Houston universities team up to boost minorities in academia

NSF grant to Rice, UH, Texas Southern will help future science, engineering professors

Style Magazine Newswire | 8/13/2019, 9:30 a.m.
Rice University, Texas Southern University (TSU) and the University of Houston (UH) have won a multimillion-dollar grant to help increase ...
Rice University, Texas Southern University and the University of Houston have won a National Science Foundation grant to help underrepresented minorities pursuing academic careers in engineering and science. The principal investigators are, from left: Reginald DesRoches and Canek Phillips of Rice, Pradeep Sharma and Hanadi Rifai of the University of Houston, Yvette Pearson of Rice and Wei Wayne Li of Texas Southern University. (Credit: Jeff Fitlow/Rice University)

"What’s most exciting is that our efforts will extend far beyond scholar development," said Yvette Pearson, associate dean for accreditation, assessment and strategic initiatives at the Brown School and co-investigator with Rifai, Li, Sharma and Rice postdoctoral researcher Canek Phillips. "Will we equip scholars with the tools they’ll need to succeed in academia? Absolutely! Beyond that, our primary focus is learning about systemic barriers that impede their success and developing, implementing, studying and propagating solutions to overcome those barriers."

Pearson said the project will create opportunities for researchers to engage with each other across campuses, provide existing faculty with guidance on mentoring inclusive research teams and hold quarterly training programs to prepare future faculty members to lead research teams and centers and to further the impacts of their research through entrepreneurship.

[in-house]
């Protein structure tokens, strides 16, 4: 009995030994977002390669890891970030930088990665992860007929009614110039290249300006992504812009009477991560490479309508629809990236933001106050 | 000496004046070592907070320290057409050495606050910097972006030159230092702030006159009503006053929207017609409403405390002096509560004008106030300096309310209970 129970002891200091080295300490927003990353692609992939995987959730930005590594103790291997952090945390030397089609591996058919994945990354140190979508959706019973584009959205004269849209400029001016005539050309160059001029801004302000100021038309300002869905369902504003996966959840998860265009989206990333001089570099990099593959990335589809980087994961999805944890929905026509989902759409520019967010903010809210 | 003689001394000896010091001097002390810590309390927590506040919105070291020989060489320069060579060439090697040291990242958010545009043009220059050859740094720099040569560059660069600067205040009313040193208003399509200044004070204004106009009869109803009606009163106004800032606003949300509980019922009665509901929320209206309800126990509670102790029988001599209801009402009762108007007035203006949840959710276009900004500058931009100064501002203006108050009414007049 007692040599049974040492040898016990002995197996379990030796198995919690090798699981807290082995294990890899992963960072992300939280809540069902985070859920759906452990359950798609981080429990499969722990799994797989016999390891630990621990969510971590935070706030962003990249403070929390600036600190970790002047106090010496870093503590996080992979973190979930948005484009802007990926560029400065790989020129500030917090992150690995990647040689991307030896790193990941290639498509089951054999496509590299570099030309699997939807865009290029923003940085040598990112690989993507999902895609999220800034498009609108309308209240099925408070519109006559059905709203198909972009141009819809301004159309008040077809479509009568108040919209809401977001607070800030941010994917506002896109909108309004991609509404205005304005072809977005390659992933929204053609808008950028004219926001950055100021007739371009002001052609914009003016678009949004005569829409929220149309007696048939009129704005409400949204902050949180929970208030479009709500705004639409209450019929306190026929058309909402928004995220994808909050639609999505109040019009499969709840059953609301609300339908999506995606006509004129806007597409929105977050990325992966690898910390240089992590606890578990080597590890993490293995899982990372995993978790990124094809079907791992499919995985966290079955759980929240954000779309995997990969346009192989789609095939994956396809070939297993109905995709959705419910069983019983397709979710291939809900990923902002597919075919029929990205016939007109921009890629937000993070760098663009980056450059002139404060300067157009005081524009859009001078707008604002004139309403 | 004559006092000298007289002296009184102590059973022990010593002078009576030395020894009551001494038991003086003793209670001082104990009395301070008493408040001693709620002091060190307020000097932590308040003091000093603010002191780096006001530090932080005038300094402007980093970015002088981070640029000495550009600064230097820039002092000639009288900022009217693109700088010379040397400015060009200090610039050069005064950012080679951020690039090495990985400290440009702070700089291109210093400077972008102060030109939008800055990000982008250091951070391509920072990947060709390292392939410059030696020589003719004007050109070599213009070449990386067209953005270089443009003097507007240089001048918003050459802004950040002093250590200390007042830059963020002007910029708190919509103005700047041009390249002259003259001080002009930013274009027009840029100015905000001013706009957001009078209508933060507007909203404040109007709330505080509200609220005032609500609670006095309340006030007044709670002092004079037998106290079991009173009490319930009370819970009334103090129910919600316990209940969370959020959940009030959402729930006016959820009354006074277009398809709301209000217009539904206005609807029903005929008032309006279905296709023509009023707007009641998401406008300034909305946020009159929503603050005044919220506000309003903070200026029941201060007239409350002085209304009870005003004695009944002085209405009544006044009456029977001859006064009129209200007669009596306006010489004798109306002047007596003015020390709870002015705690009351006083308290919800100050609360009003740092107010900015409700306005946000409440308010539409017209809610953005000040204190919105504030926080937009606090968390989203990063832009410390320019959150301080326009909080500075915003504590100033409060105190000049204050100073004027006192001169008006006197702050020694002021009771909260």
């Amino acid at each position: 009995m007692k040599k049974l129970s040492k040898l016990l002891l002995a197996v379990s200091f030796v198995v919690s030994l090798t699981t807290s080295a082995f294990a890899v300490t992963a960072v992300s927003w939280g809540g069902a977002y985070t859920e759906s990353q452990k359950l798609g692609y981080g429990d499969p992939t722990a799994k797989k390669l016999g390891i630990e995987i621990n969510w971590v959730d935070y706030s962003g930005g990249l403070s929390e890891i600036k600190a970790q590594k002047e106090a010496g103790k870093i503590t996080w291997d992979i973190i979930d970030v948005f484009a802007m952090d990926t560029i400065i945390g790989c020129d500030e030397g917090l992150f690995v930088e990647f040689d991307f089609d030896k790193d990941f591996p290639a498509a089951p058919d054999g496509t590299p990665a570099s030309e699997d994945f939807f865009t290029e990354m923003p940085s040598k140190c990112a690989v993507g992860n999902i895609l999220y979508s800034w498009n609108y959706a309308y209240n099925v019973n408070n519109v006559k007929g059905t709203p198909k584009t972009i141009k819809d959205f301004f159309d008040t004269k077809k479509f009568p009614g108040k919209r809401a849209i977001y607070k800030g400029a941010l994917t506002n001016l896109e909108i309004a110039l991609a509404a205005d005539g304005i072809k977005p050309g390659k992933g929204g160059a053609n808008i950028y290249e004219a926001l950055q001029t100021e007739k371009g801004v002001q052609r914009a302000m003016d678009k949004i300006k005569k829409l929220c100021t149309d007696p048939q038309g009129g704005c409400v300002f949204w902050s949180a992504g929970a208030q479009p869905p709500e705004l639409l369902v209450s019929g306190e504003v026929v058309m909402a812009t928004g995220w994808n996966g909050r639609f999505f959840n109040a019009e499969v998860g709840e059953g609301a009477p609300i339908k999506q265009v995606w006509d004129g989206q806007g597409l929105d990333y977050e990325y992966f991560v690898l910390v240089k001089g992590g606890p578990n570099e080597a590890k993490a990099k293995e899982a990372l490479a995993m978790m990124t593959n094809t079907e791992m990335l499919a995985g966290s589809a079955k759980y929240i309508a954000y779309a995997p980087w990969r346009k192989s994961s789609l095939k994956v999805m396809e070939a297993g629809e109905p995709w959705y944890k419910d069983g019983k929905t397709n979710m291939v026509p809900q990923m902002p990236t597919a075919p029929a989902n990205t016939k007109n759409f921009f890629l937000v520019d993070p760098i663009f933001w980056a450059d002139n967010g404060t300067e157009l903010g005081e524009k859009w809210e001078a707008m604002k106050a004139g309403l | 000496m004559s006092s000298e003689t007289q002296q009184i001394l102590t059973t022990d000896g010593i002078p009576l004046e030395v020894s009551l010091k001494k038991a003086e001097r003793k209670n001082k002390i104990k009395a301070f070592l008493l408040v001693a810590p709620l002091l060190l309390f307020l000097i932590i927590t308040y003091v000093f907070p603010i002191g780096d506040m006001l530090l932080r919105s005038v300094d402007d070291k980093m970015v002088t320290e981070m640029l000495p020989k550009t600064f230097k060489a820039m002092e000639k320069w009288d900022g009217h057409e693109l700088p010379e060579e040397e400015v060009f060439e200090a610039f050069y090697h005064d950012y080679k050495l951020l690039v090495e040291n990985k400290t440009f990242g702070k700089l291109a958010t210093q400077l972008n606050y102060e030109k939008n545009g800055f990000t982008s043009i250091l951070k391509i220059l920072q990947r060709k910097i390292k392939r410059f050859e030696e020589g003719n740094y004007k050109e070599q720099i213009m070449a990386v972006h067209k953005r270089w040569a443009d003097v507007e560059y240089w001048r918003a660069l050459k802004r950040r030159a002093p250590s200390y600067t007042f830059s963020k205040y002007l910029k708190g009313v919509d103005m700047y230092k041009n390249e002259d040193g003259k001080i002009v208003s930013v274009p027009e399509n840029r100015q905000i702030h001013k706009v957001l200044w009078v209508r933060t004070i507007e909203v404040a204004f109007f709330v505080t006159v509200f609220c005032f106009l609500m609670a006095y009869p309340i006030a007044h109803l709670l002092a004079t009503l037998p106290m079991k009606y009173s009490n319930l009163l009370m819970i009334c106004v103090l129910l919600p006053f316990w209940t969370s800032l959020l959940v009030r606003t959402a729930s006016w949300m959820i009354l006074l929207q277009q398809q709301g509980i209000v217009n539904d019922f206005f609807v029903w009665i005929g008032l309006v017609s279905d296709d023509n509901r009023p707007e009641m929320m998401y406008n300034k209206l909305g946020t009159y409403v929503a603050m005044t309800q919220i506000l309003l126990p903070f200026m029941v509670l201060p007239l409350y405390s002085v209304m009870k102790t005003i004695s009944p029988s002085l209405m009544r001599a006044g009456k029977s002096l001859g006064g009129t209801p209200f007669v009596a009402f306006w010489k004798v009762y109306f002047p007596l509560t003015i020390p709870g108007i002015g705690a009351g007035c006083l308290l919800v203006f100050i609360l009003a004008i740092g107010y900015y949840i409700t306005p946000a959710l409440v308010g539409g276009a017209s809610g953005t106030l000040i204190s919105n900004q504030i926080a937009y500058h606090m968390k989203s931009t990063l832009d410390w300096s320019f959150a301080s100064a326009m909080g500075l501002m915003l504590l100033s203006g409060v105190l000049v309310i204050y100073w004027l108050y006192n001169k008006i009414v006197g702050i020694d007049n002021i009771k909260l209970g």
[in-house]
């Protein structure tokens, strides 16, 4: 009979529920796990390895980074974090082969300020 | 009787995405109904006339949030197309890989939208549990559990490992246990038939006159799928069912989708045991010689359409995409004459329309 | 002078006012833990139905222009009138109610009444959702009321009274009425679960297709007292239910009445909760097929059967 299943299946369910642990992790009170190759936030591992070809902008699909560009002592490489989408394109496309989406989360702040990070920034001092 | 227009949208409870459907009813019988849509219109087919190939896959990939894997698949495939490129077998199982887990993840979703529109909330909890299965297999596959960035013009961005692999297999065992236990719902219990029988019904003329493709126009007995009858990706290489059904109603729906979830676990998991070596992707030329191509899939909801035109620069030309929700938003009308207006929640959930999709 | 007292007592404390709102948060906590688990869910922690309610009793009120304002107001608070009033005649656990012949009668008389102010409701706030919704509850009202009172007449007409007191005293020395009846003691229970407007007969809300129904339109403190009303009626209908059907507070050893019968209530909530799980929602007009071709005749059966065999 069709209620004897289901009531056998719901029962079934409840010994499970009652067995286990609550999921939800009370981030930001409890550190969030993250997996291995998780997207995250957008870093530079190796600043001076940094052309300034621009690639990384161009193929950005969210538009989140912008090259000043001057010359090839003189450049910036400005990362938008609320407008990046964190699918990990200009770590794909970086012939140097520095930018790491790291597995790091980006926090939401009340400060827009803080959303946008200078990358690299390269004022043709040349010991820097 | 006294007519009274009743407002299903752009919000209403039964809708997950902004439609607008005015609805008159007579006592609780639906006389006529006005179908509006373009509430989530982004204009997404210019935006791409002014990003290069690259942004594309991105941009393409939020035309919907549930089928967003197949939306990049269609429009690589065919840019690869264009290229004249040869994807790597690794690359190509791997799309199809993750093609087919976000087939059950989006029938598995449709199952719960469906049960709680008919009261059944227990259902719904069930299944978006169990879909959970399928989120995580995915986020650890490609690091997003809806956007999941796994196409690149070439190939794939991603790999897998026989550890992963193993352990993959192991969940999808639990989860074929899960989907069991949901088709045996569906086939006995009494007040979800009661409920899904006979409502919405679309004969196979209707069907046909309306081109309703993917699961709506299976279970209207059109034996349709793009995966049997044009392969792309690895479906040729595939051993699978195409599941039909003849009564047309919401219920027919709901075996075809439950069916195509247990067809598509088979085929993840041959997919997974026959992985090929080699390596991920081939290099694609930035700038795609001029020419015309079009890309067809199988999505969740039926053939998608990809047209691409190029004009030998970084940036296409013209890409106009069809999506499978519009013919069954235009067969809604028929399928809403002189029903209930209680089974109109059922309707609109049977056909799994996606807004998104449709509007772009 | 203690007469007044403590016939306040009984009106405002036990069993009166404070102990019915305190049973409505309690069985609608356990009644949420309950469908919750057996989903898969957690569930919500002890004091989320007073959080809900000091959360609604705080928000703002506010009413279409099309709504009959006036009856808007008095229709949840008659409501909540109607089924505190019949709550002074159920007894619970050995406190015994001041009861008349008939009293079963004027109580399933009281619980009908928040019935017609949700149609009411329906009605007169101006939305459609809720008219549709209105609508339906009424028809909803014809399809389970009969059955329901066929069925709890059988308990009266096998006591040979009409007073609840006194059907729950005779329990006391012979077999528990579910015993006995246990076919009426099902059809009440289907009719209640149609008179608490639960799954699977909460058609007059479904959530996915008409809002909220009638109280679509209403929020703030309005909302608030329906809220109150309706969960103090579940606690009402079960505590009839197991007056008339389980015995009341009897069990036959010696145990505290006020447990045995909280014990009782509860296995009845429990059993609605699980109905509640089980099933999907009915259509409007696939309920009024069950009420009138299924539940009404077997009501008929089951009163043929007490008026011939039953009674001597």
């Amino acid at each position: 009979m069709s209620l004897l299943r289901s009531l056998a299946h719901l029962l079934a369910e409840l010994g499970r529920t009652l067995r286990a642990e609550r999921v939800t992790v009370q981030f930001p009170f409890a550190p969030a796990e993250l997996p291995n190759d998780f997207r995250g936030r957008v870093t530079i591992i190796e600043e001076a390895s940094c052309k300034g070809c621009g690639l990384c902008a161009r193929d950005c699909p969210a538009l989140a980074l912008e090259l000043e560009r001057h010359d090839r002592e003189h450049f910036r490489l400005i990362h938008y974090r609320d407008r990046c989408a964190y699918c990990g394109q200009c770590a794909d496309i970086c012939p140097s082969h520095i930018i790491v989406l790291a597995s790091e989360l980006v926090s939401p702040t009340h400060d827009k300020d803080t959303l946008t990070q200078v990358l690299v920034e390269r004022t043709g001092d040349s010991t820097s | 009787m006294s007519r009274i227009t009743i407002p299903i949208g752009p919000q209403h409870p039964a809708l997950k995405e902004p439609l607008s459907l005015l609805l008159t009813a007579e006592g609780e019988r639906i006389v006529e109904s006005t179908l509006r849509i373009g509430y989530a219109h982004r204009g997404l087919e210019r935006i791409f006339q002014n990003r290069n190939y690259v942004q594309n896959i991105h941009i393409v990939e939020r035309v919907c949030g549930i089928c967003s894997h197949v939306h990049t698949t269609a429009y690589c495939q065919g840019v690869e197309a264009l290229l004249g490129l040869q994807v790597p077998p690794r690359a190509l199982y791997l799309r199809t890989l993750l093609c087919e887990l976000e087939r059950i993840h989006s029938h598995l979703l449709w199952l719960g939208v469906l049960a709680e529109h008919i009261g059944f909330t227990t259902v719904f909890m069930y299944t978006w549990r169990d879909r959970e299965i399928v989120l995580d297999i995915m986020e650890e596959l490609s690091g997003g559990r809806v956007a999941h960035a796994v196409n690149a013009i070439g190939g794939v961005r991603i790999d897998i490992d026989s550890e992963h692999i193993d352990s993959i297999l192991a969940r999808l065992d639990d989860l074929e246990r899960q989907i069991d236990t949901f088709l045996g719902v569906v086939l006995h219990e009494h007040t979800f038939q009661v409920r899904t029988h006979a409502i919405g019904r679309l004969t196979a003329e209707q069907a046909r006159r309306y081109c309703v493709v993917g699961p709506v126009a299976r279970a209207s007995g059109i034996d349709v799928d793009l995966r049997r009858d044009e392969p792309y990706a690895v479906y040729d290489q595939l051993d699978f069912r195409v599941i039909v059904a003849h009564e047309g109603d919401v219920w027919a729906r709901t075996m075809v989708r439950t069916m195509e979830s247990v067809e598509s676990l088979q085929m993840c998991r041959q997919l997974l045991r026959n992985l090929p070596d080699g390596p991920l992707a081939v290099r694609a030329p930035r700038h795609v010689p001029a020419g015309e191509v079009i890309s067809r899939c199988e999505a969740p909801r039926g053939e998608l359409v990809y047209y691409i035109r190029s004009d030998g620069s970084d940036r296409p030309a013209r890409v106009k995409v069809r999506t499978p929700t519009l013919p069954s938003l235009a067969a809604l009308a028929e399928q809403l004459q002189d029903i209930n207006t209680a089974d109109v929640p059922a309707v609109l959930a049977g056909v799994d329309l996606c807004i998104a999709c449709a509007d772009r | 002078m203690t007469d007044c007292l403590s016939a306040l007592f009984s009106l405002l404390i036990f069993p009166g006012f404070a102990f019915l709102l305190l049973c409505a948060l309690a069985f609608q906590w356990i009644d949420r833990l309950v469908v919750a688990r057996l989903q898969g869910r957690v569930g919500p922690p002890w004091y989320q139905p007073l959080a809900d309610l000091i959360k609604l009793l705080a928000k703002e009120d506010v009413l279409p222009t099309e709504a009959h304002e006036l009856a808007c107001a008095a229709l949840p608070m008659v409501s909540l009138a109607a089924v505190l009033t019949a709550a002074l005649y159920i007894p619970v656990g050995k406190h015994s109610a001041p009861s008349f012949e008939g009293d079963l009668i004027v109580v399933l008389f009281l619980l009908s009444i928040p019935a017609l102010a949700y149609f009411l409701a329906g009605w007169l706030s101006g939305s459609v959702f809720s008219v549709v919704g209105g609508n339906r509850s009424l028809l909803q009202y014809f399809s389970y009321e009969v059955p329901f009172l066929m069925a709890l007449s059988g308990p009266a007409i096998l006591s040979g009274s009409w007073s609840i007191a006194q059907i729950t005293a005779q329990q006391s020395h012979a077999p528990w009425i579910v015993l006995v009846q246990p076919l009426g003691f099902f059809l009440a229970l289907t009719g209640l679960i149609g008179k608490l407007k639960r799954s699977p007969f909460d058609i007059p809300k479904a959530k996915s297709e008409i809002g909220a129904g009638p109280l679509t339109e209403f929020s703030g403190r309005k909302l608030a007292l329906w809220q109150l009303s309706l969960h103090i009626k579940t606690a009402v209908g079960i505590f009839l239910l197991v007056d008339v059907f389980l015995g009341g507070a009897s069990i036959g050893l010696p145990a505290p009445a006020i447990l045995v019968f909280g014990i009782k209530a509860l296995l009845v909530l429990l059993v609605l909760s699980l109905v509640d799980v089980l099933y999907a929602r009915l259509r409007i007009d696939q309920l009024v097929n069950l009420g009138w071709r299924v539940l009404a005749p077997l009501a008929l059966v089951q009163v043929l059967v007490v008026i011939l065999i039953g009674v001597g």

"We are also going to provide future faculty members with affinity mentors who can advise them about their careers and also about life," Rifai said. "Because there’s more to life than just the career, and we want them to have all the support they need to succeed."

A major component of the project is a research investigation to identify factors that help and hinder underrepresented minorities as they apply for faculty positions.

"Research conducted by the Kapor Center shows tech companies' hiring practices are biased towards candidates from 'top-ranking universities' and against 'candidates with ethnic-sounding names,'" Pearson said. "We believe this holds true for many STEM faculty hires as well. We will investigate this along with other systemic barriers and inequities. Ultimately, we want to see the results of our research put into practice to help remove those barriers."

The project will work in tandem with another AGEP grant to Rice, Georgia Tech, Florida Agricultural and Mechanical University and the University of Colorado focused on advancing underrepresented minority postdoctoral researchers into faculty positions.

"We have a sizeable team of committed people at our institutions and at others nationwide who are working to make this project a success," Pearson said. "Some get the sense that diversity, equity and inclusion are the responsibility of certain subsets of people.

"And that is not true," she said. "It's all of our responsibility. I want this to become business as usual, and this AGEP award will enable us to make great strides in that direction."